“We actually met at a meeting to talk about political activism. And we connected on a lot of levels...we had similar interests and desires to change the world. But I should clarify that no, we are not dating. We are really good friends. And I think that regardless of whether you’re in the public eye or not, personal relationships are challenging. People have different interests and different goals, and sometimes they align, and sometimes they don’t. He’s a really, really good person, and I feel like since I got to know him, I’m a better human being thanks to him being in my life. So it’s all love. But yea, we’re not dating.”
I’ve always been really career-focused, which can sometimes make relationships and dating tricky. Has that been the case for you? Do you feel pressure to find “the one” and get married?
“I think balance is a false concept. We go through different phases in life where we do one thing well, another not so well. And we need to give ourselves the grace to know that it’s okay, you’re not going to do everything well all the time — something takes a hit. Like for me recently, I was going around to eight different cities for speeches, so I’m doing really well professionally, but my personal life is taking a hit. And that’s okay.”
Photographed by Rebecca Smeyne.
Have you ever had a disappointment or failure that looking back, you’re really grateful that it happened?
There was one offer I had leaving Capitol Hill and the Congressional Black Caucus to go into the private sector. Their final offer was only a little bit higher than what I was making at the Capitol, so I was like no, if you can’t double my salary, I’m not doing it, because you don’t value me. Instead, I decided to start my own firm, which was a risk. But in the first month and a half alone, I had contracts that doubled my Hill salary. It was about taking a leap of faith and betting on myself. If I could tell young women any one thing, it would be to always bet on yourself.”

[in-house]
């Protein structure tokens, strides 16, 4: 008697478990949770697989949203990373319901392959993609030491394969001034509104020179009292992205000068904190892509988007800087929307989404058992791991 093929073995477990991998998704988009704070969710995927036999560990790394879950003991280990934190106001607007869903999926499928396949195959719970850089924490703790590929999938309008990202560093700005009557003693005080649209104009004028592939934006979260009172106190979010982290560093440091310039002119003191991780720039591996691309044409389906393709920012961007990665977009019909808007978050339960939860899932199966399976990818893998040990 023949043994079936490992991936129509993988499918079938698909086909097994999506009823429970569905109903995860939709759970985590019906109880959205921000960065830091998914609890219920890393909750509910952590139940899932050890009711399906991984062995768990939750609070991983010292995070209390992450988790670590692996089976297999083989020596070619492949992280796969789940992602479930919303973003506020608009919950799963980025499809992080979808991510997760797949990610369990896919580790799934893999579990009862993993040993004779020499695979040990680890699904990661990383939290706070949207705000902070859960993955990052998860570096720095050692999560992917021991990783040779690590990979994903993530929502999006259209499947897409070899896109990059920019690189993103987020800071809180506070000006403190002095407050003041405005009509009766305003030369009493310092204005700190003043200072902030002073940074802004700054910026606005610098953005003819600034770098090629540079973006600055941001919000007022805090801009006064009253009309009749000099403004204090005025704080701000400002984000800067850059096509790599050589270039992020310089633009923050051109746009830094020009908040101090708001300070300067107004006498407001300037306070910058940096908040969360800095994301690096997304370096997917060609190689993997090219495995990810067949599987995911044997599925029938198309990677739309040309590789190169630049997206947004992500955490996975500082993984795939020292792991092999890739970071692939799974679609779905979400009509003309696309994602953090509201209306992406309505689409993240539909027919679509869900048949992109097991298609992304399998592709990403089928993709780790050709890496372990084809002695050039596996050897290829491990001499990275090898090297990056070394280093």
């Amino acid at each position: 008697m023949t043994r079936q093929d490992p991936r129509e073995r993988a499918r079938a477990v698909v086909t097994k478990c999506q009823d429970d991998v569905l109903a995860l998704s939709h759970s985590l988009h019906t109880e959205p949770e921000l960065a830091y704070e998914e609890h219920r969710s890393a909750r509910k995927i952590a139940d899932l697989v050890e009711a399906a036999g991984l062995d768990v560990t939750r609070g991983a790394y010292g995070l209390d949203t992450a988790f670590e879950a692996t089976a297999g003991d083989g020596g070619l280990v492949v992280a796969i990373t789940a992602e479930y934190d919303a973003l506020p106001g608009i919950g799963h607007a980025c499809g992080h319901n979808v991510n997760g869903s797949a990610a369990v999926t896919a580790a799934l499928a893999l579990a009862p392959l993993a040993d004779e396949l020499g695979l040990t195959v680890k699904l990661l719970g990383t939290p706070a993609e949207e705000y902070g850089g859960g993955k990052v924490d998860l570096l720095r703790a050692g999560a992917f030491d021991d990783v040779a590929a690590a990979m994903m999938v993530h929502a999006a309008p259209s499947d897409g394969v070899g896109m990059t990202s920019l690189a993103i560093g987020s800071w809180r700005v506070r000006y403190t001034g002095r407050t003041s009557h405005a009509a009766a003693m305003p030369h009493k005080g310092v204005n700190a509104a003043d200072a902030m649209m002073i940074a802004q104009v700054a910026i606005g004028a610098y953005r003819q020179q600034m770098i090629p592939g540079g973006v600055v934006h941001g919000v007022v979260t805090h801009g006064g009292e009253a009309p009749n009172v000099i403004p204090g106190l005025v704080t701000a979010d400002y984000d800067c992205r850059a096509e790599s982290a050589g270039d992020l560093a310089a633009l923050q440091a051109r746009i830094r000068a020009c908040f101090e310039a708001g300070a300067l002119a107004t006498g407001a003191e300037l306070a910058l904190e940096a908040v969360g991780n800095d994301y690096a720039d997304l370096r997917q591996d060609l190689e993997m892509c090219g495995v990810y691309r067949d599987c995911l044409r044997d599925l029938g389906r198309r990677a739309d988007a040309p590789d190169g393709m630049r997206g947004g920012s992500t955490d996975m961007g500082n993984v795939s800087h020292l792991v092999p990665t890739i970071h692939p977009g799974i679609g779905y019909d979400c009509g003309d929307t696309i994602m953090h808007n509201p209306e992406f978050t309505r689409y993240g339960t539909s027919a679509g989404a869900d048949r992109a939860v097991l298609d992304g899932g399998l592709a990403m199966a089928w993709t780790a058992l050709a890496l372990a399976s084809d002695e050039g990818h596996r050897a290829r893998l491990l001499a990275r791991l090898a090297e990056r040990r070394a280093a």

Are you ever going to run for office?
“No m’am! That’s a hard no. I don’t feel like that’s my calling; I feel like I can have more of a societal impact if I put myself in a situation to make a lot of money and then use those resources to create change. I feel called to the strategy side of politics, not to be the public facing figure in that role. Like, if I go talk to a coal plant, I’m gonna be like ‘You know this industry is dying, right? We need to find y’all some new jobs!’ I’m not going to lie to somebody to get their vote. Now to be fair, I’ve worked for a lot of members of Congress that haven’t lied to their voters. But if it were me, I know I’d be in for some tough conversations.”
Where were you when you were 30?
“I had just bought my townhouse, because my goal was to be 30 and own property. I was working at a job I really liked. I was happy, and thought I knew everything. But now I feel like everyday I learn something new. If there’s a difference between 30 and now at 38, it’s that maybe I was fully grown then, but I’m a grown ass woman now!”
What’s the best piece of advice you’ve ever received?
“It comes from my mentor, Congresswoman Waters, from a discussion we had on my podcast. I asked her for her advice to young people that want to get involved, and she said: ‘Show up. So much falls into place when you just show up.’ We let the fact that we don’t know all of the steps keep us from moving at all. But whether it’s getting involved in politics or finding a plan for your life, you have to start somewhere. Go and be present, go and listen. Show up, and then when you get there, show out and make change happen. You have everything you need inside of you to make a difference.”